Goals inspire us and give us milestones to work toward. Writing effective pediatric occupational therapy goals is especially important for the success of your patients and your practice. Goals establish a structure for planning and tracking progress while providing ongoing motivation for both you and your patients. Having a set of established goals for each patient allows other professionals to work productively with your patient when you are out. And they speed up the reimbursement process by reducing the chance of your claim being rejected. Perhaps most importantly, effectively-written goals have been proven to improve patient outcomes. In this post, we’ll look at three formats for goal-writing and offer effective examples of pediatric occupational therapy goals.
3 Formats for Pediatric Occupational Therapy Goal-Writing
There’s no one right format for goal-writing. You’ll want to make sure each goal is specific, measurable, attainable, relevant, and time-bound (SMART), but you have flexibility in how you structure the goals. Here are three formats for goal-writing to consider:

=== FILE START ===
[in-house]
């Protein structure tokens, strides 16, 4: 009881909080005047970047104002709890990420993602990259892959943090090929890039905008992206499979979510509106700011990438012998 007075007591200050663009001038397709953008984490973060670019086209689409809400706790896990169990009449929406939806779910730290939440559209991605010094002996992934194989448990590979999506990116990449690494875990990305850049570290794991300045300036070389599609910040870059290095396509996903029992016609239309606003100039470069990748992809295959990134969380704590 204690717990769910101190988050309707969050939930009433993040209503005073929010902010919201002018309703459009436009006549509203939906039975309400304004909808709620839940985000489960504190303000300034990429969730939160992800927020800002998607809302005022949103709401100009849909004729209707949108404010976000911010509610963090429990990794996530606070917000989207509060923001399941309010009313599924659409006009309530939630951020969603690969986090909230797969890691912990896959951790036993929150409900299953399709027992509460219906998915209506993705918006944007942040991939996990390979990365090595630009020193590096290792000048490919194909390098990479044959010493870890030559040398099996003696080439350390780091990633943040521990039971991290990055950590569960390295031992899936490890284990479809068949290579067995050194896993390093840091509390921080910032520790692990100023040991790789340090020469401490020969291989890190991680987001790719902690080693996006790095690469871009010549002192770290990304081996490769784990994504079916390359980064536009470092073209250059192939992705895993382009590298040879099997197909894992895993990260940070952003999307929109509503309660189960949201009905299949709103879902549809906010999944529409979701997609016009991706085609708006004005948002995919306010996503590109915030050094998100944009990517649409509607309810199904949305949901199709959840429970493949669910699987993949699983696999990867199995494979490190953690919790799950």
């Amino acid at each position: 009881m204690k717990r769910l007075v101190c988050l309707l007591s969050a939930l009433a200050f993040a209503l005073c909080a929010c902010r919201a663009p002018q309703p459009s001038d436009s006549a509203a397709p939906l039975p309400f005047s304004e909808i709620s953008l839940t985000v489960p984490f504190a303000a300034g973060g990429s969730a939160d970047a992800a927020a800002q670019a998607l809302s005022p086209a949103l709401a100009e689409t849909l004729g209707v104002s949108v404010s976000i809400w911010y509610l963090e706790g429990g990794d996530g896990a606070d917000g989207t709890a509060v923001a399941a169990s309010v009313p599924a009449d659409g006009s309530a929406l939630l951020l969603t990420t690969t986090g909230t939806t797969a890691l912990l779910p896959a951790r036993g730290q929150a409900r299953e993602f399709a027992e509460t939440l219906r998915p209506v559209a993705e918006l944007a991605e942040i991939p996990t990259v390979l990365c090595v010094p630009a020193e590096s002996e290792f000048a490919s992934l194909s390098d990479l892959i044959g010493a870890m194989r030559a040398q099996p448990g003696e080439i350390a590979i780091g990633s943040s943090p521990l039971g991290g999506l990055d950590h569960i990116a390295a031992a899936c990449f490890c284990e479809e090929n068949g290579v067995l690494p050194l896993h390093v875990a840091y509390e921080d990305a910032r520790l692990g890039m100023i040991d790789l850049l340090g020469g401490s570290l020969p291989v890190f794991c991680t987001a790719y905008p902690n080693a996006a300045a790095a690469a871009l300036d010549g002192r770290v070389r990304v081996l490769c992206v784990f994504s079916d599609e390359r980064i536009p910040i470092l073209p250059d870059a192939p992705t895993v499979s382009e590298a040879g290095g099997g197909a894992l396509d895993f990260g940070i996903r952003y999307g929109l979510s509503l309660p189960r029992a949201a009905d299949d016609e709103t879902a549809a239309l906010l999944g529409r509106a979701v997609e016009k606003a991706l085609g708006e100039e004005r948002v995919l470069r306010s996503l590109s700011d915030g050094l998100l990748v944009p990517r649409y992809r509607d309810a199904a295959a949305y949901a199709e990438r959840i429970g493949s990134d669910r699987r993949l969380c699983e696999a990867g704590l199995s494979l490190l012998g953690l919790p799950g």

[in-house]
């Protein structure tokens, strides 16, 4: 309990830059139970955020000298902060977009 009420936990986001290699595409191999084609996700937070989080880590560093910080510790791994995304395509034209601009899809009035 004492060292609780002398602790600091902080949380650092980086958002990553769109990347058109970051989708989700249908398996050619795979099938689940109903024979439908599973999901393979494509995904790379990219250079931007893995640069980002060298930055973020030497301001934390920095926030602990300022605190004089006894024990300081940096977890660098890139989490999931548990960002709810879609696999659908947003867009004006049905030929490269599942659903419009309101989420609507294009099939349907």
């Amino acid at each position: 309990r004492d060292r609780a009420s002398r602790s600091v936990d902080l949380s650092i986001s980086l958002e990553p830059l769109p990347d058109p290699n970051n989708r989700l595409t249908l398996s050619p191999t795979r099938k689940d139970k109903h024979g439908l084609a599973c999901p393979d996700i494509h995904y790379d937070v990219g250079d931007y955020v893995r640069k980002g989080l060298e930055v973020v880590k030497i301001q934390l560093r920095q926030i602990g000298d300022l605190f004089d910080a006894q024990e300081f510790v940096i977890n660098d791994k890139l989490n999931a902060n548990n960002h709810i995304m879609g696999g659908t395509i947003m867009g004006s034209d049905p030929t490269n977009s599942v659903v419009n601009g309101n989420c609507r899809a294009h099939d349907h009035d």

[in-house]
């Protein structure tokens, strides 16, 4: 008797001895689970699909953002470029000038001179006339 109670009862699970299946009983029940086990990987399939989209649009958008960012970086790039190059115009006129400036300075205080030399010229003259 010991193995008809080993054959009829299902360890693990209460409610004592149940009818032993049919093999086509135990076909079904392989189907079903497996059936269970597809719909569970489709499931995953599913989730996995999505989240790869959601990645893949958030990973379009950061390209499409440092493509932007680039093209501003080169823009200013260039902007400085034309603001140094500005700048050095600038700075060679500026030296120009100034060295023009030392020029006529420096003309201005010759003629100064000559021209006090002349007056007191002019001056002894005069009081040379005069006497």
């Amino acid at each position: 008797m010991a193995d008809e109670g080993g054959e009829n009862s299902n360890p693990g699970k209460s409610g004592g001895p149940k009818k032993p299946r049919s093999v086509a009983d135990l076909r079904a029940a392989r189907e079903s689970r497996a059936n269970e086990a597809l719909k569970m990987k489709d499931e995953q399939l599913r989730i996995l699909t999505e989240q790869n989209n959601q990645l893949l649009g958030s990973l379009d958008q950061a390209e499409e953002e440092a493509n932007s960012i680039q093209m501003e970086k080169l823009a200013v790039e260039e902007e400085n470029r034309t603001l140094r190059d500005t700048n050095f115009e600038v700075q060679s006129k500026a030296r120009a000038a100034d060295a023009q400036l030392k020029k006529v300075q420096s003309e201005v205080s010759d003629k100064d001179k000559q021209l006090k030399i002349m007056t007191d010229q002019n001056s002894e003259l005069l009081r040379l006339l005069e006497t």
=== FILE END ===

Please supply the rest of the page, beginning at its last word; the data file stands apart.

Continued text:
The PCC method of writing pediatric occupational therapy goals focuses on performance, condition, and criterion. It’s the simplest format, but you’ll want to be sure to include additional supporting content like assistance level, timeline, or mastery component if relevant.
Performance — Activity the patient is expected to perform
Condition — The context or the condition for that performance
Criterion — The qualifications for the performance, or how well the patient is expected to perform
Understandable — Ensuring the child and their parents will understand the goal
Measurable — How the goal will be measured
Behavioral — The behavior occurrences the goal aims to address
Achievable — The expectation your patient can achieve the stated goal within the time allotment